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The fine-structure constant or Sommerfeld fine-structure constant, usually denoted , is the fundamental physical constant characterizing the strength of the electromagnetic interaction. It was originally introduced into physics in 1916 by Arnold Sommerfeld, as a measure of the relativistic deviations in atomic spectral lines from the predictions of the Bohr model.
It can be defined as
In electrostatic cgs units, the unit of electric charge (the Statcoulomb or esu of charge) is defined in such a way that the permittivity factor, , is the dimensionless one. Then the fine-structure constant becomes
For any arbitrary length , the fine-structure constant is the ratio of two energies: (i) the energy needed to bring two electrons from infinity to a distance of against their electrostatic repulsion, and (ii) the energy of a single photon of wavelength .
Historically, the first physical interpretation of the fine-structure constant, , was the ratio of the velocity of the electron in the first circular orbit of the Bohr atom to the speed of light in vacuum. It appears naturally in Sommerfeld's analysis and determines the size of the splitting or fine-structure of the hydrogenic spectral lines.
In the theory of quantum electrodynamics, the fine structure constant plays the role of a coupling constant, representing the strength of the interaction between electrons and photons. Its value cannot be predicted by the theory, and has to be inserted based on experimental results. In fact, it is one of the twenty-odd "external parameters" in the Standard Model of particle physics.
The fact that is much less than 1 allows the use of perturbation theory in quantum electrodynamics. Physical results in this theory are expressed as power series in , with higher orders of increasingly unimportant. In contrast, the large value of the corresponding factors in quantum chromodynamics makes calculations involving the strong force extremely difficult.
In the electroweak theory, one that unifies the weak interaction with electromagnetism, the fine-structure constant is absorbed into two other coupling constants associated with the electroweak gauge fields. In this theory, the electromagnetic interaction is treated as a mixture of interactions associated with the electroweak fields.
As a dimensionless constant which does not seem to be directly related to any mathematical constant, the fine-structure constant has long been an object of fascination to physicists. Richard Feynman, one of the founders of quantum electrodynamics, referred to it as "one of the greatest damn mysteries of physics: a magic number that comes to use with no understanding by man." Towards the end of his life, the physicist Arthur Eddington constructed numerological "proofs" that was an exact integer, even relating it to the Eddington number, his estimate of the number of electrons in the Universe. Experiments have since shown that is definitely not an integer.
According to the theory of renormalization group, the value of the fine-structure constant (the strength of the electromagnetic interaction) depends on the energy scale. In fact, it grows logarithmically as the energy is increased. The observed value of is associated with the energy scale of the electron mass; the energy scale does not run below this because the electron (and the positron) is the lightest charged object whose quantum loops can contribute to the running. Therefore, we can say that 1/137.036 is the value of the fine-structure constant at zero energy. Moreover, as the energy scale increases, the electromagnetic interaction approaches the strength of the other two interactions, which is important for the theories of grand unification. If quantum electrodynamics were an exact theory, the fine-structure constant would actually diverge at an energy known as the Landau pole. This fact makes quantum electrodynamics inconsistent beyond the perturbative expansions.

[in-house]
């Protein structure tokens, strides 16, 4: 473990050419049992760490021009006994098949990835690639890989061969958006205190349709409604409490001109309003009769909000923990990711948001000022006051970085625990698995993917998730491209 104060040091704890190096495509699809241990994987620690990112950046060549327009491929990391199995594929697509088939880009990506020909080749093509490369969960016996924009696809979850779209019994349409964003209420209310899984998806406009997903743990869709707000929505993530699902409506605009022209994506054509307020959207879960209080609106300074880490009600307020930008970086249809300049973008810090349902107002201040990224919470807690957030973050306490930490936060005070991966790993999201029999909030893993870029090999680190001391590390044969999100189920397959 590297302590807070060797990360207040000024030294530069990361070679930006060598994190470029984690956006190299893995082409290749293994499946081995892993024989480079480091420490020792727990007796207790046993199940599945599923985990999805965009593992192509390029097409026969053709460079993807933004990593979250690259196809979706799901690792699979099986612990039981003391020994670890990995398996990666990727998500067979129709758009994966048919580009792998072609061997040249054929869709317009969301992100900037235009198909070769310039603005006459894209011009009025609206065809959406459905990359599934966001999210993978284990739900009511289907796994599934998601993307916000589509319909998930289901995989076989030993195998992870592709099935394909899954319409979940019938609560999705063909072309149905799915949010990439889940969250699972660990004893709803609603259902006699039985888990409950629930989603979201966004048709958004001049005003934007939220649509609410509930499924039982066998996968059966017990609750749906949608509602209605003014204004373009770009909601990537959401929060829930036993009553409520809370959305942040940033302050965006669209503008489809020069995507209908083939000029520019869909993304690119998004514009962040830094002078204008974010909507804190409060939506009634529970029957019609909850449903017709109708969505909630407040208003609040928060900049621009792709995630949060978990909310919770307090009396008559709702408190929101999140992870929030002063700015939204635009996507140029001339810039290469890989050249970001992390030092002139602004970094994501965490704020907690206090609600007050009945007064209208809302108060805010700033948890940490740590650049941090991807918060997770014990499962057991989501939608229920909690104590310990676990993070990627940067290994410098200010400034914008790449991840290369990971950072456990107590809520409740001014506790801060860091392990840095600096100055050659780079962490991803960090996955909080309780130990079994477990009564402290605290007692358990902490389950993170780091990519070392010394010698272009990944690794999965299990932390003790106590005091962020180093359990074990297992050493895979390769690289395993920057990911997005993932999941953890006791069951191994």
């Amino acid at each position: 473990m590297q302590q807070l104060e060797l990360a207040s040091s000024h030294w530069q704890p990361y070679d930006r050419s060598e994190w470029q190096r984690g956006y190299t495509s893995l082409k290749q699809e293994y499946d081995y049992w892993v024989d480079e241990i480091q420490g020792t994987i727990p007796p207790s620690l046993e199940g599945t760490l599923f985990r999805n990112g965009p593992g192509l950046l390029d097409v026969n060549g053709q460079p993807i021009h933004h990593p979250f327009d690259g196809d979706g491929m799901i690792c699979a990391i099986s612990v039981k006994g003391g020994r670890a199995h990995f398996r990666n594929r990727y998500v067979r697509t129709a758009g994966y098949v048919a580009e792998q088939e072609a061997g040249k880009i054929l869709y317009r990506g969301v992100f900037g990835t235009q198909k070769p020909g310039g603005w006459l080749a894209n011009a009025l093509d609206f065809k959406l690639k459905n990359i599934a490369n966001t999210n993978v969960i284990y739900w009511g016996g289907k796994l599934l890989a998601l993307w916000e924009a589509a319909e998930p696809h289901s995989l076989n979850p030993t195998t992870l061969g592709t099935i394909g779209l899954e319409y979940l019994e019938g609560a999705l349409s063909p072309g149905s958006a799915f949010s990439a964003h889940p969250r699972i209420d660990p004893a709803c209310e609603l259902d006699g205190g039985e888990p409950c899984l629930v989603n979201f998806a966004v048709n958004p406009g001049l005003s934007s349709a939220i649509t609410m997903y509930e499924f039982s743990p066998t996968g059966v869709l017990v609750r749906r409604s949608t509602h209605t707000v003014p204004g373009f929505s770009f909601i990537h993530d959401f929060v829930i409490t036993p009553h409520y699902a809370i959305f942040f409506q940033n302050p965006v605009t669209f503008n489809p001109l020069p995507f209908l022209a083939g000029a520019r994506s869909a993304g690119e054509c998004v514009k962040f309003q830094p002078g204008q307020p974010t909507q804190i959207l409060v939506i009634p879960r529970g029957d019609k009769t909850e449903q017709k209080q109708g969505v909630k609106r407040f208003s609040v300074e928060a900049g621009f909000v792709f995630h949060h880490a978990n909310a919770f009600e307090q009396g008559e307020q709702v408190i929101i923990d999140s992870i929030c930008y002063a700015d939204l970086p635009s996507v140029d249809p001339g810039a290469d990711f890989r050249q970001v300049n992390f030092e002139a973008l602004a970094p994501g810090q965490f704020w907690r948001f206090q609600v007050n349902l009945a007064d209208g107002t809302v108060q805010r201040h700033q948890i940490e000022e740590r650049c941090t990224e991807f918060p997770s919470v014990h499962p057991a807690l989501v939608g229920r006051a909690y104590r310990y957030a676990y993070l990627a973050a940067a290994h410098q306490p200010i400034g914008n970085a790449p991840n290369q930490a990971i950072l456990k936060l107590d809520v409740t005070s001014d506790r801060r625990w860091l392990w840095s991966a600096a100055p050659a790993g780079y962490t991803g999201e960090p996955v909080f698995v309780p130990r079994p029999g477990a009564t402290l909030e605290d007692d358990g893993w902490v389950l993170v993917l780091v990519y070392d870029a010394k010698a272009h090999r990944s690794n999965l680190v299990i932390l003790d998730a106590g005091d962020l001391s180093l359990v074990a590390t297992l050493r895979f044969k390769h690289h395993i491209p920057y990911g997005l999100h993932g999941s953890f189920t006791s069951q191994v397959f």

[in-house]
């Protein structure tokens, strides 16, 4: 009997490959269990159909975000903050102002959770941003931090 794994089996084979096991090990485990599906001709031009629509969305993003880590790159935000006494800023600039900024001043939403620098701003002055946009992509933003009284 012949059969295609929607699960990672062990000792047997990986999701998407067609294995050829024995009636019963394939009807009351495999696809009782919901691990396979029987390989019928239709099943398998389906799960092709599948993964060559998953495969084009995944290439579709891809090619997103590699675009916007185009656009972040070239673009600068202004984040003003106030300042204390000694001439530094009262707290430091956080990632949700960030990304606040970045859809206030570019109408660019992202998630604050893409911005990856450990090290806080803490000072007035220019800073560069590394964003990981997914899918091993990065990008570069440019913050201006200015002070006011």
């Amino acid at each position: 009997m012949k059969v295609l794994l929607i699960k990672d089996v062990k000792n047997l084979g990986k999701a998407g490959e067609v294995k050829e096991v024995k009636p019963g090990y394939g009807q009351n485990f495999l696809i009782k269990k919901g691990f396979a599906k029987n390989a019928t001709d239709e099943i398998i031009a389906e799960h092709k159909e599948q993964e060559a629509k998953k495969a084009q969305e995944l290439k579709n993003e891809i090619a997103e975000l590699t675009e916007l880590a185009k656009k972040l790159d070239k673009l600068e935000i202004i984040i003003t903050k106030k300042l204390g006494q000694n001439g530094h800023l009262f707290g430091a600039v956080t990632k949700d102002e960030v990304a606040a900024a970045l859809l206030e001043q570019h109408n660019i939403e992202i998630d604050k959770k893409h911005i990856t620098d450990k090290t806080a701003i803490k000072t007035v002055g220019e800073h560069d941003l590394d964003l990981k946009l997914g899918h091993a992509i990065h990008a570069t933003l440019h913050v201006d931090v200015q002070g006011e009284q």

One controversial explanation of the value of the fine-structure constant invokes the anthropic principle and argues that the value of the fine-structure is what it is because stable matter and therefore life and intelligent beings could not exist if the value were something else.
Is the fine structure constant really constant?
Physicists have been wondering whether the fine structure constant is really a constant, i.e. whether it always had the same value over the history of the universe, as some theories had been suggested which implied this not to be the case. First experimental tests of this question, most notably examination of spectral lines of distant astronomical objects and of the Oklo natural fission reactor, have not hinted any changes.
Recent improvements in astronomical techniques brought first hints in 2001 that in fact might change its value over time. (For a brief article see (1) ). However in April 2004, new and more-detailed observations on quasars made using the UVES spectrograph on Kueyen , one of the 8.2-m telescopes of ESO's Very Large Telescope array at Paranal (Chile), puts limits to any change in at 0.6 parts per million over the past ten thousand million years. (See ESO press release or (2) ).
As this limit contradicts the 2001 results, the question on whether is constant or not is open again and the correctness of the contradicting experiments is currently (as of 2004) hotly debated by the scientists involved.
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